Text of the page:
If you’re seeing this on your screen, you’re lucky.

That isn’t so much of a problem if you have friends to share the load, but with XBLIG’s notoriously-absent online community, you’re never guaranteed to find anyone waiting in the co-op lobby4. Even then, the impetus to expand your base and find better gear is lacking due to the daily repeating objectives and the unrealistic amount of resources required to do so. There’s flashes of some interesting mechanics at work here, to be sure, but it’s not enough.

The resulting game is a mixed bag of genres and ideas, some that work… versus those that really don’t. On the one hand, APOC TOWN is a challenging take on survival horror, with a good amount of depth and too many intricacies to go into in just one article. And on the other, it’s a fickle and unforgiving game that basically refuses to be played solo. The TL;DR: Worthwhile if you have friends on standby willing to help, but alone, it’s far too frustrating to stick with.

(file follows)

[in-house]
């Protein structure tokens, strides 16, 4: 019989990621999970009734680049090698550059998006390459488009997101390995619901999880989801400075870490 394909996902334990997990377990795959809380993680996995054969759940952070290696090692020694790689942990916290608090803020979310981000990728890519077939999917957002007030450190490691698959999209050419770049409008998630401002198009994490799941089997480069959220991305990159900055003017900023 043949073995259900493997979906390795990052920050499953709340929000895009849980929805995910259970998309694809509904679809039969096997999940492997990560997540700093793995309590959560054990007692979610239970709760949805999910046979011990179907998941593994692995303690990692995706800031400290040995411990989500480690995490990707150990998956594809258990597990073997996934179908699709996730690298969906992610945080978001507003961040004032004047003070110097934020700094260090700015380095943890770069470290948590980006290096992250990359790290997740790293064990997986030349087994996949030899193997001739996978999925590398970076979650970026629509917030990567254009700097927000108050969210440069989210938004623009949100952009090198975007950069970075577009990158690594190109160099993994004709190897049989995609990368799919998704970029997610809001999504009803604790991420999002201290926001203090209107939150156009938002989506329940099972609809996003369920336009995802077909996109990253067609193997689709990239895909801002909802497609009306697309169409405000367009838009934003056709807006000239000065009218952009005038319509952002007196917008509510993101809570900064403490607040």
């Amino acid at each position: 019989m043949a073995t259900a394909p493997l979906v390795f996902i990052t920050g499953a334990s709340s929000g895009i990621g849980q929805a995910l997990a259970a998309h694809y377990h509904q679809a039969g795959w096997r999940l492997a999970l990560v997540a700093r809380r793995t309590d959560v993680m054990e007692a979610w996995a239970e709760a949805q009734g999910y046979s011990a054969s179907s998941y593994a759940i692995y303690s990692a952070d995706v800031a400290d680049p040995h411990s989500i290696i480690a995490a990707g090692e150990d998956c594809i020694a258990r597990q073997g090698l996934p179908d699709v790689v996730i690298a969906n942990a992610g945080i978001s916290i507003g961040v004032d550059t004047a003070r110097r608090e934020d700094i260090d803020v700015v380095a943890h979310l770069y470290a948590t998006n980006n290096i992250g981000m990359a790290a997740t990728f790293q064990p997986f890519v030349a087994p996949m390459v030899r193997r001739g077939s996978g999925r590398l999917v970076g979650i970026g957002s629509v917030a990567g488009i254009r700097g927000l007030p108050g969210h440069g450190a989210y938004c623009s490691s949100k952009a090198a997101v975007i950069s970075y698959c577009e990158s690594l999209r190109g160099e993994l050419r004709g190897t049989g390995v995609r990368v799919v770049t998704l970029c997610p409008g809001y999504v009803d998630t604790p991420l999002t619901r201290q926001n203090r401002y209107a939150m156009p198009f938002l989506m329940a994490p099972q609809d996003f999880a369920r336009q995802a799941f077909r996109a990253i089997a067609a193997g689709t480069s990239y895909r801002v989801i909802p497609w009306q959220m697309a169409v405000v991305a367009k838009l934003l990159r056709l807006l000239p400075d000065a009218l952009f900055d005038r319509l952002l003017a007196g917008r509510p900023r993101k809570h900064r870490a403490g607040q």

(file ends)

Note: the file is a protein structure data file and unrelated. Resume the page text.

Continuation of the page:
1. With touches of State of Decay and even ZombiU, among the usual ‘zombie game’ conventions. 
  2. Well, technically, that’s not true. Though your starting character can and probably will die, horribly, and losing all of his or her stuff, you will immediately take control of another survivor back at your camp. Assuming you’ve done your job and recruited survivors, that is. No man is an island. 
  3. Not advisable, since doing literally anything depletes your agility. Be very selective when bashing in skulls, my friend. 
  4. And I never did. 

A Fitting Tribute to XBLIG